Preparations and impact

China

Dianmu passed about 220 km (135 mi) to the southwest of Hong Kong, China during August 17, where it generated moderate to fresh easterly winds. [6] As Dianmu moved slowly westwards, local winds over Hong Kong strengthened during that day, before the Strong Wind Signal No. 3 was issued for both territories, by the Hong Kong Observatory and the Macao Meteorological and Geophysical Bureau. [6] Strong winds were subsequently observed over Hong Kong, before all signals were cancelled during August 18. [6]

On Hainan Island, around 40 000 people were evacuated, ahead of the system affecting the island while transportation service were also affected. [6] Heavy rain associated with the system caused flooding in several places over the island, including in parts of the capital Haikou. [6] The heavy rain also brought the water level at the Longtang Dam on the Nandu River to a ten-year high of 13.35 metres (43.8 ft).

In total, Dianmu killed 6 people, and total economic losses in Mainland China were counted to be CN¥3.18 billion (US$480.9 million). [9]

Vietnam

Within Vietnam, 17 people were killed, while two others were missing. [10] Over in Quảng Ninh, a total of 11 houses were collapsed. Total damages in the country amounted to 1.99 trillion VND (US$89 million). [10]

See also

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References

  1. 1 2 "Significant Tropical Weather Advisory for the Western and South Pacific Oceans August 14, 2016 06z". United States Joint Typhoon Warning Center. August 14, 2016. Archived from the original on August 15, 2016.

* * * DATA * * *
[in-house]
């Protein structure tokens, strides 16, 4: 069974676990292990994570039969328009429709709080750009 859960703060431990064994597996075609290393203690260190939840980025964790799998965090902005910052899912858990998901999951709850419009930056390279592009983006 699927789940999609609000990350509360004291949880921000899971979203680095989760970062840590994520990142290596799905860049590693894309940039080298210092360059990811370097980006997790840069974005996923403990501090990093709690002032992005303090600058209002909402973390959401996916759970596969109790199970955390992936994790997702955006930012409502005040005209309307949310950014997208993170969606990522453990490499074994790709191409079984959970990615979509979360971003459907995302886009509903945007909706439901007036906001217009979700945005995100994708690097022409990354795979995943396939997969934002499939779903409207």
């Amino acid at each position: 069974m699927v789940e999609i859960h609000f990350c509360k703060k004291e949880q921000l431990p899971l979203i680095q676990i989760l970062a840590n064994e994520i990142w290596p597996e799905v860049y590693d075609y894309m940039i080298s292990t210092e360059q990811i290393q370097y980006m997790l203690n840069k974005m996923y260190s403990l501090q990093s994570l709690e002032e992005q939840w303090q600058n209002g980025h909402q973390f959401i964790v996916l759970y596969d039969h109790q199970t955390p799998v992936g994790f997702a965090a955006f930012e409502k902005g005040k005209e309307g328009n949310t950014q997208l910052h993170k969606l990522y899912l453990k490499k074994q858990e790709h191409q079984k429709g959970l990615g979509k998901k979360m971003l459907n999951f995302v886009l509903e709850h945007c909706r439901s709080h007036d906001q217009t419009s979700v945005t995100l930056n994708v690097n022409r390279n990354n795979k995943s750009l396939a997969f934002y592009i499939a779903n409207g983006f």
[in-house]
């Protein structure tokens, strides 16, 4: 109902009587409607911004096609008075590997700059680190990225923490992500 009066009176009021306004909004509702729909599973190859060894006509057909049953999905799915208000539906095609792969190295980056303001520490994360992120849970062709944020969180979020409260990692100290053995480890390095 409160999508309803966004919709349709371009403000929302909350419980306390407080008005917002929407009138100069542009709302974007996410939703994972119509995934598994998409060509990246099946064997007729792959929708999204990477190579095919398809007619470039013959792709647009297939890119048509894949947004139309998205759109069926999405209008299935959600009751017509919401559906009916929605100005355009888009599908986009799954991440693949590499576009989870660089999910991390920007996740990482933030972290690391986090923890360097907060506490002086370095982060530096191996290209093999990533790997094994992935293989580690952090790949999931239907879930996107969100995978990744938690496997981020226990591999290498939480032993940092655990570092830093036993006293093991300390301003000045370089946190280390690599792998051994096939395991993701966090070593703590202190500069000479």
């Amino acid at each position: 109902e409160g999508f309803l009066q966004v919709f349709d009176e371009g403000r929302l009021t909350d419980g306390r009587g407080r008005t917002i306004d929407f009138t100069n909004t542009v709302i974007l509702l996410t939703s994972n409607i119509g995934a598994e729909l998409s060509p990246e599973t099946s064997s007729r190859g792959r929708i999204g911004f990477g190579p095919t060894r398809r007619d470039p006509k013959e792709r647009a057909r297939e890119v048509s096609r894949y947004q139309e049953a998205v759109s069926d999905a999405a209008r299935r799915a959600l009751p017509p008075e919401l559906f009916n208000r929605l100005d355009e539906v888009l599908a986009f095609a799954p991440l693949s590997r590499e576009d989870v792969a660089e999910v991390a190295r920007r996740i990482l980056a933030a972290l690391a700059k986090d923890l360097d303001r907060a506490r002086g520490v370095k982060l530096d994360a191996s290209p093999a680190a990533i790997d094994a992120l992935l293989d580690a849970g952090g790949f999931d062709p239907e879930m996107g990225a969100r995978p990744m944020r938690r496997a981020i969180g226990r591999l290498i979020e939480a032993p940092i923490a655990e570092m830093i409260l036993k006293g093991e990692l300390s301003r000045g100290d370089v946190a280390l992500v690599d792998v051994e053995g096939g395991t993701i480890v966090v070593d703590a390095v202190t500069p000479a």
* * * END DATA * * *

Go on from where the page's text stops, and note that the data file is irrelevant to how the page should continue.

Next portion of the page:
2. "Significant Tropical Weather Advisory for the Western and South Pacific Oceans August 15, 2016 01z". United States Joint Typhoon Warning Center. August 15, 2016. Archived from the original on August 15, 2016.
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  4. "Significant Tropical Weather Advisory for the Western and South Pacific Oceans August 17, 2016 17z". United States Joint Typhoon Warning Center. August 17, 2016. Archived from the original on August 19, 2016.
  5. 1 2 "JTWC Prognostic Reasoning For Tropical Depression 11W August 18, 2016 03z". United States Joint Typhoon Warning Center. Archived from the original on August 18, 2016. Retrieved August 18, 2016.
  6. 1 2 3 4 5 6 7 8 9 "Tropical Storm Dianmu August 17-20, 2016". Hong Kong Observatory. September 2, 2016. Archived from the original on September 16, 2016. Retrieved October 9, 2016.
  7. "JTWC Prognostic Reasoning For Tropical Depression 11W August 19, 2016 03z". United States Joint Typhoon Warning Center. Archived from the original on August 19, 2016. Retrieved August 19, 2016.
  8. "Tropical Storm Dianmu Running Best Track Analysis". United States Naval Research Laboratory.
  9. CMA (October 27, 2016). Member Report: China (PDF). ESCAP/WMO Typhoon Committee. ESCAP/WMO Typhoon Committee. pp. 1–2. Archived from the original (PDF) on March 6, 2017. Retrieved October 30, 2016.
  10. 1 2 2016 VIETNAM REPORT